Skip to comments.Itís Beer Thirty FReepers! Time For The Homebrewing / Wine Making Thread #3 June 15,2012
Posted on 06/15/2012 3:30:28 PM PDT by Red_Devil 232
Good afternoon/evening FReepers. Yep, it is Beer Thirty Time!
Happiness is a bubbling airlock!
GLASS OF MY CRANBERRY MEAD MELOMEL HONEY WINE
While we all enjoy a mug or glass of our favorite beer or wine I thought we could discuss the most important ingredient we all need to make our homemade beers or wines.
I have used both Wyeast and White Labs liquid yeasts and also dry yeasts mostly Safale 05 and 04 for fermenting my homebrews. I always keep at least one or two of the Safale yeast packs in the fridge as a backup, just incase. Last summer the heat during shipping did in a smack pack of Wyeast I had ordered and the backup dry yeast I had in the fridge saved my beer. If you use the liquid yeasts it is advised you use your suppliers cold pack shipping option, especially during the warm months. If you dont have a local homebrew store near you, having a backup yeast supply is essential. I also keep at least 1 lb of Dry Malt Extract around so I can make a yeast starter.
Use a yeast starter
Some experts recommend pitching at least 192 to 200 Billion yeast cells into a five-gallon wort of a medium gravity ale. Higher gravity ales and lagers will require more yeast cells. Both of the liquid yeast brands mentioned above only contain 100 billion cells and the 11.5 gram dry yeast packs of Safale only have 70 billion cells. A yeast starter will boost your cell count to the proper range suggested for a quick start and efficient fermentation and reduce your costs for yeast. Below is a link to why BeerSmith recommends making a starter;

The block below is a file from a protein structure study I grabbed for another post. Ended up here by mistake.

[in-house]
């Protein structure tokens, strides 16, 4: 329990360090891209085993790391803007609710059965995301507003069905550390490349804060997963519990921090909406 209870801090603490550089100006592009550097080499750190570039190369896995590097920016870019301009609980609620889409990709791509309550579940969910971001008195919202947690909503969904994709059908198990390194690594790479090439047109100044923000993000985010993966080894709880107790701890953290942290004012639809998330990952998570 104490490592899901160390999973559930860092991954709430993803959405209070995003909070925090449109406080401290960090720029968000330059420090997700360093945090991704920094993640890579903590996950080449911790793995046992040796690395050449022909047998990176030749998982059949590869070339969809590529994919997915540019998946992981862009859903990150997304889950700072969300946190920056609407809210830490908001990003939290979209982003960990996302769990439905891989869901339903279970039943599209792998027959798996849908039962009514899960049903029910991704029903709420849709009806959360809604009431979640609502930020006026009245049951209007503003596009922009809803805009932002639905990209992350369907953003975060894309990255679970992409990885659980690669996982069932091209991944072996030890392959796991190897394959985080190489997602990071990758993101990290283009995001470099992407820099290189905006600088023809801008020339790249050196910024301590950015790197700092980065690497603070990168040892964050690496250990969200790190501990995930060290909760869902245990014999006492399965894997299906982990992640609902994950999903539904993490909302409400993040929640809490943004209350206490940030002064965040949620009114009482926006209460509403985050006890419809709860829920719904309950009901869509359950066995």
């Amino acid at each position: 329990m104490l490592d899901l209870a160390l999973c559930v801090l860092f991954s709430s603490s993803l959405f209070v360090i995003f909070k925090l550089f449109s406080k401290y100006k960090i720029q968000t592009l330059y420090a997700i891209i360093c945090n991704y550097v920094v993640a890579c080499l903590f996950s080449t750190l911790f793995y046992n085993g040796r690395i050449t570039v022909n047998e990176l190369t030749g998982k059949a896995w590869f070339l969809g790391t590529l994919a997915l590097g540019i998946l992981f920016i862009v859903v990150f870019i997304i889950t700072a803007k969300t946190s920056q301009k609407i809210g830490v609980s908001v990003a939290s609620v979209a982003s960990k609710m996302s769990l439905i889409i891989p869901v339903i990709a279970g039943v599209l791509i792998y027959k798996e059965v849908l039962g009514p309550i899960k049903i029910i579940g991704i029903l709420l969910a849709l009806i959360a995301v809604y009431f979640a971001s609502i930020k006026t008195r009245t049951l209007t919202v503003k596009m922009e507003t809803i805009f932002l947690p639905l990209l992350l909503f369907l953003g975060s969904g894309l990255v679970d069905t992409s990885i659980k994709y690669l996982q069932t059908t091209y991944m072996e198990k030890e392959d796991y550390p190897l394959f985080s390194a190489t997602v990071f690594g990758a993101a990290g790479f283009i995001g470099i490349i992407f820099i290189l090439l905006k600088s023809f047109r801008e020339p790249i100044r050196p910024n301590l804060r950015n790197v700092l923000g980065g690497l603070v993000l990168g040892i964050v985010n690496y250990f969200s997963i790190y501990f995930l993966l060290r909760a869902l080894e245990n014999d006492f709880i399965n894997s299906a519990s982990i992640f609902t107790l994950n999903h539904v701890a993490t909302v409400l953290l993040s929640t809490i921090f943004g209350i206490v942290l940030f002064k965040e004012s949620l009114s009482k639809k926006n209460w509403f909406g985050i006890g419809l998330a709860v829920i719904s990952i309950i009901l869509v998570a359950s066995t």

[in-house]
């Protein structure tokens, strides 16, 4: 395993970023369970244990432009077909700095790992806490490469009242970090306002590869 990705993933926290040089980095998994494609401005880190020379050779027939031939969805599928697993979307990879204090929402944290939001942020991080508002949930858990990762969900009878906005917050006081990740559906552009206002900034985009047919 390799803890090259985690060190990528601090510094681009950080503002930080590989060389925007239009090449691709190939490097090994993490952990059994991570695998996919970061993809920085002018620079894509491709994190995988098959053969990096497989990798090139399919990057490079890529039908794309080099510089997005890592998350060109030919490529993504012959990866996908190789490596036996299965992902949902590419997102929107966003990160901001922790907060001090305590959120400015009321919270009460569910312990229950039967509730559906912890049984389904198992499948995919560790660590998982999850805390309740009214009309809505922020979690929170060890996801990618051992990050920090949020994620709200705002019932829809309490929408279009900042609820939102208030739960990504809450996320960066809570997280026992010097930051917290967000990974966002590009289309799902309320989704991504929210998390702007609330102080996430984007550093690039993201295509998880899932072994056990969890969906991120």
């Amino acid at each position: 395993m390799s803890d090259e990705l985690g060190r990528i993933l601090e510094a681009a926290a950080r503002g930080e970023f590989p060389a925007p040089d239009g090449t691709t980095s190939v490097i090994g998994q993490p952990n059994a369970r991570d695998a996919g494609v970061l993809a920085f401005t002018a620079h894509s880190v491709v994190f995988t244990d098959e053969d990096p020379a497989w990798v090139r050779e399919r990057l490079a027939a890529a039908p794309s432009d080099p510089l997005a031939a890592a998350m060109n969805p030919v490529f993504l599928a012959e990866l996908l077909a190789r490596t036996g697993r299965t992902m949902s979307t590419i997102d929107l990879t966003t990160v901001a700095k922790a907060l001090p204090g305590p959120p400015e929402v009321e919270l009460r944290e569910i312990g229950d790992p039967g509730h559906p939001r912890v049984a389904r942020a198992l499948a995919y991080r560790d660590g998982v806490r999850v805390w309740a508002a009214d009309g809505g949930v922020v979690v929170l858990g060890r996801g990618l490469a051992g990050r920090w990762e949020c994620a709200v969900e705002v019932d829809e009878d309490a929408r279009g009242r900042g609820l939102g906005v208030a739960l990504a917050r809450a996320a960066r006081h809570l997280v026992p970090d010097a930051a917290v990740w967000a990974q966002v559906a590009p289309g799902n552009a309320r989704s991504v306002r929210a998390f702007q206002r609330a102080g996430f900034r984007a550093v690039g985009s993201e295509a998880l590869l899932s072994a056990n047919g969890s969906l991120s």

Making a Yeast Starter for your Home Brew Beer
Here are some basic guidelines and instructions, from Midwest Supply:
1. Activate a Wyeast pack and allow it to swell. Wait until the yeast package has swelled to at least 1 inch thick. Or shake up a room temperature White Labs vile. Dry yeast packs just need to be at room temperature.
2. Heat 4 cups water in a saucepan and when hot, dissolve 1 cup Dry Malt Extract (DME) in the water. If you have any yeast nutrient available, you can add ½ tsp to the mix. Its ok to leave out the nutrient. Lightly boil the wort for 20 minutes. The goal is to create a starter about 1.040 in specific gravity.
3. Sanitize your flask, growler, mason jar etc.
4. When the boil is complete, gently pour the hot wort into the sanitized container. Cover the opening of the flask with aluminum foil. Be careful when doing these steps, use a pot holder to move the flask.
5. Cool the flask in an ice bath. It helps to gently swirl the flask and periodically add ice to the bath to hasten cooling.
6. When the starter wort has cooled to around 70°F (the flask is cool to the touch), shake the flask vigorously to introduce oxygen, and then pitch the yeast. Attach the stopper and airlock.
7. Ferment the starter around 70°F for 24-36 hours for maximum cell growth. Do not expect to see a vigorous fermentation or layer of foam as you would see in a primary fermentation. To increase cell growth, you may wish to agitate the starter periodically to introduce oxygen and remove carbon dioxide. Stir plates are an excellent way to significantly increase the cultures population. The starter may be refrigerated for up to a week before using, if need be. If refrigerated, allow the yeast to warm up before pitching on brew day.
8. Pitch yeast starter into cooled, aerated wort. Agitate the flask to get the yeast into suspension before pitching. Alternatively, you can drop the yeast by refrigerating the yeast starter for a few hours and decant the fermented starter liquid leaving the yeast cake on the bottom. Add a few ounces of boiled and cooled water and swirl to create a slurry. Then, pitch the slurry into your wort. Some brewers prefer this method to leave the fermented starter wort out of their batch or to do a subsequent, larger starter to generate an appropriate pitching rate for high gravity beers or large.